It was wet and grizzly when the England players arrived in Melbourne but they all seemed to be wearing their shades. It must have been a big night in Adelaide, especially for those who had experienced the humiliation and desolation of four years ago when England lost the unloseable match at the Adelaide Oval.
How they deserved their celebrations. The Test victory in Adelaide was the most complete performance I can recall from an England team. From the moment that Jonathan Trott set the ball rolling in the first over with his run-out of Simon Katich to the perfect, final off-break delivered to Peter Siddle by Graeme Swann I can recall only two demonstrable errors.
There was a very hard caught and bowled chance to Jimmy Anderson off the bat of Mike Hussey on the first day and an equally tricky catch to Matt Prior behind the stumps (Hussey again) on the last. Otherwise England were flawless in the field, ruthless with the bat and relentless with the ball on a surface that might have had bowlers weeping for mercy – except when Swann had the chance to benefit from Dougie Bollinger’s footmarks.
This was a brilliant performance marred only by the injury to Stuart Broad, which has caused the all-rounder to head for home. Broad had very grotty returns during the nine days he participated in the series – no runs and two expensive wickets – but don’t be misled. The feeling was that the pendulum would swing his way shortly.
Despite the dearth of wickets he had been an important member of the bowling unit. England really have hunted as a pack in Australia and relished each other’s success.
So the only dilemma for the tour management is over Broad’s replacement. Chris Tremlett may well be the man. He is the nearest to a like-for-like replacement (though he cannot stare quite so meanly) but Tim Bresnan – a workhorse into the Fremantle Doctor? – and Ajmal Shahzad, strong and eager, have their virtues too.
By comparison there are so many options being floated about what the Australians should do after their crushing defeat. The campaign to reinstate Shane Warne as spinner/captain/messiah is plainly a stunt, although such is the feverish level of debate that no one is quite prepared to stake their life that it won’t happen.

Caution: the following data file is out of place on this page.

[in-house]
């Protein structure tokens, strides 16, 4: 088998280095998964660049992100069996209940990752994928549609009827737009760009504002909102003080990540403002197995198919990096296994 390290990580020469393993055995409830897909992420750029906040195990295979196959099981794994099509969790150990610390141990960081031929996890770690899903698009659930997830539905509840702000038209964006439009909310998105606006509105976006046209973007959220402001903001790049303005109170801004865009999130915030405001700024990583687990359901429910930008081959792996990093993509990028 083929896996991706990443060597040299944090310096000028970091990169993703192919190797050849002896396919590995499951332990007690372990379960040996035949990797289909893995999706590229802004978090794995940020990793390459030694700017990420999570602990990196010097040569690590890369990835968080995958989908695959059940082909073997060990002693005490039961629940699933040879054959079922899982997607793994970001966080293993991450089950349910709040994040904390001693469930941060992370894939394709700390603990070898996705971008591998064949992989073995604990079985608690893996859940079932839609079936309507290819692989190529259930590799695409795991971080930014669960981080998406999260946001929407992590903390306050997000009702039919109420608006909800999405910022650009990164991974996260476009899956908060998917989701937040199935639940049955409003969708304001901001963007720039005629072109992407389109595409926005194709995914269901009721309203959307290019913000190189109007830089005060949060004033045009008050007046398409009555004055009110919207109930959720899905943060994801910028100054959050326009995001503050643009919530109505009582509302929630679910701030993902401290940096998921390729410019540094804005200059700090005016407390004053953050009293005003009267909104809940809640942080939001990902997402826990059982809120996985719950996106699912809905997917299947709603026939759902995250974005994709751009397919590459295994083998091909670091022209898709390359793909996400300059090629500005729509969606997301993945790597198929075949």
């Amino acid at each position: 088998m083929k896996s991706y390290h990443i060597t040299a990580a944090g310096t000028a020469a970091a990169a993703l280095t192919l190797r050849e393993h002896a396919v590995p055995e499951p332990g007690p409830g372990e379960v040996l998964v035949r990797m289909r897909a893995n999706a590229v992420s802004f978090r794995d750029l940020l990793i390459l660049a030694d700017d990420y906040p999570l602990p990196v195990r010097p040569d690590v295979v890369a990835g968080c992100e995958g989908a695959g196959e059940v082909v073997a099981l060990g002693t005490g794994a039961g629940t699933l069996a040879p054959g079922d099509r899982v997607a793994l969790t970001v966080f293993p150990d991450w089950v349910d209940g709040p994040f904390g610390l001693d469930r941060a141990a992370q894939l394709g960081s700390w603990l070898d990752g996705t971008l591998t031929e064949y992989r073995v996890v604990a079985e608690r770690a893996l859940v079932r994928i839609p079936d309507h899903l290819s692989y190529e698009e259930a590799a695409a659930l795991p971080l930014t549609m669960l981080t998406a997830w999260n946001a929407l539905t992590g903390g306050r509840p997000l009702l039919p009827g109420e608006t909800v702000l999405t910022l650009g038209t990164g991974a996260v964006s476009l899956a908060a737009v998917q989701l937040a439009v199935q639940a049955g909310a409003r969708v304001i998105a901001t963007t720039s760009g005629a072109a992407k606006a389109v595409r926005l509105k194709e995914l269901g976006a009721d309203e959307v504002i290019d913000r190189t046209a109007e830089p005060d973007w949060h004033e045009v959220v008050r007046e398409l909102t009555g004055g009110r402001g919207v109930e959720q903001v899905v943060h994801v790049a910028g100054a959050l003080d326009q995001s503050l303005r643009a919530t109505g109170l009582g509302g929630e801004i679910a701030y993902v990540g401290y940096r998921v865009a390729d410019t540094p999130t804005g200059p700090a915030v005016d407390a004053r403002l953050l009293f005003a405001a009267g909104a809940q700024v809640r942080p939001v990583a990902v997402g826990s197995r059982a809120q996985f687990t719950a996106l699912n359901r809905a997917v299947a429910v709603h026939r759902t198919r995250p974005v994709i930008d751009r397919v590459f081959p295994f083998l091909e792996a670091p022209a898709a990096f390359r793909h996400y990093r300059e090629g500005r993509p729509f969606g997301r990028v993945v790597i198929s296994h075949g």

But just the mention of Warne gives a hint of the desperation here. There is already a feeling of resignation about this Ashes series among the locals. No one seems to think that Adelaide was an aberration. Instead through gritted teeth it is acknowledged that England are better and a bewildering number of names are tossed out as possible replacements in the Australian side. All good fun really.
Of course, all that could change if whichever eleven their selectors come up have two good days at the start of the Perth Test. But there will be much agonising before that match starts. It is an interesting time for Greg Chappell to return to the international fold as a full-timer selector/talent developer.
Now that Australia need two victories to recover the Ashes they will surely be hoping to play on some livelier pitches. At Adelaide it needed Bollinger’s clumping size elevens to give the bowlers some assistance. It has rarely been the Australian way but Ricky Ponting would not object to the pitches being spiced up somehow, and with his side having yielded 1137 runs while taking just six wickets you can understand why.
Traditionally at Perth the sheer pace of the wicket has been enough for the bowlers to prevail. But recently the WACA pitch has changed in character. The bounce has not been so extreme and there has been some turn for the spin bowlers, which is probably not a combination that suits Australia just now because, Warne aside, they don’t appear to have a clue who their best spin bowler is.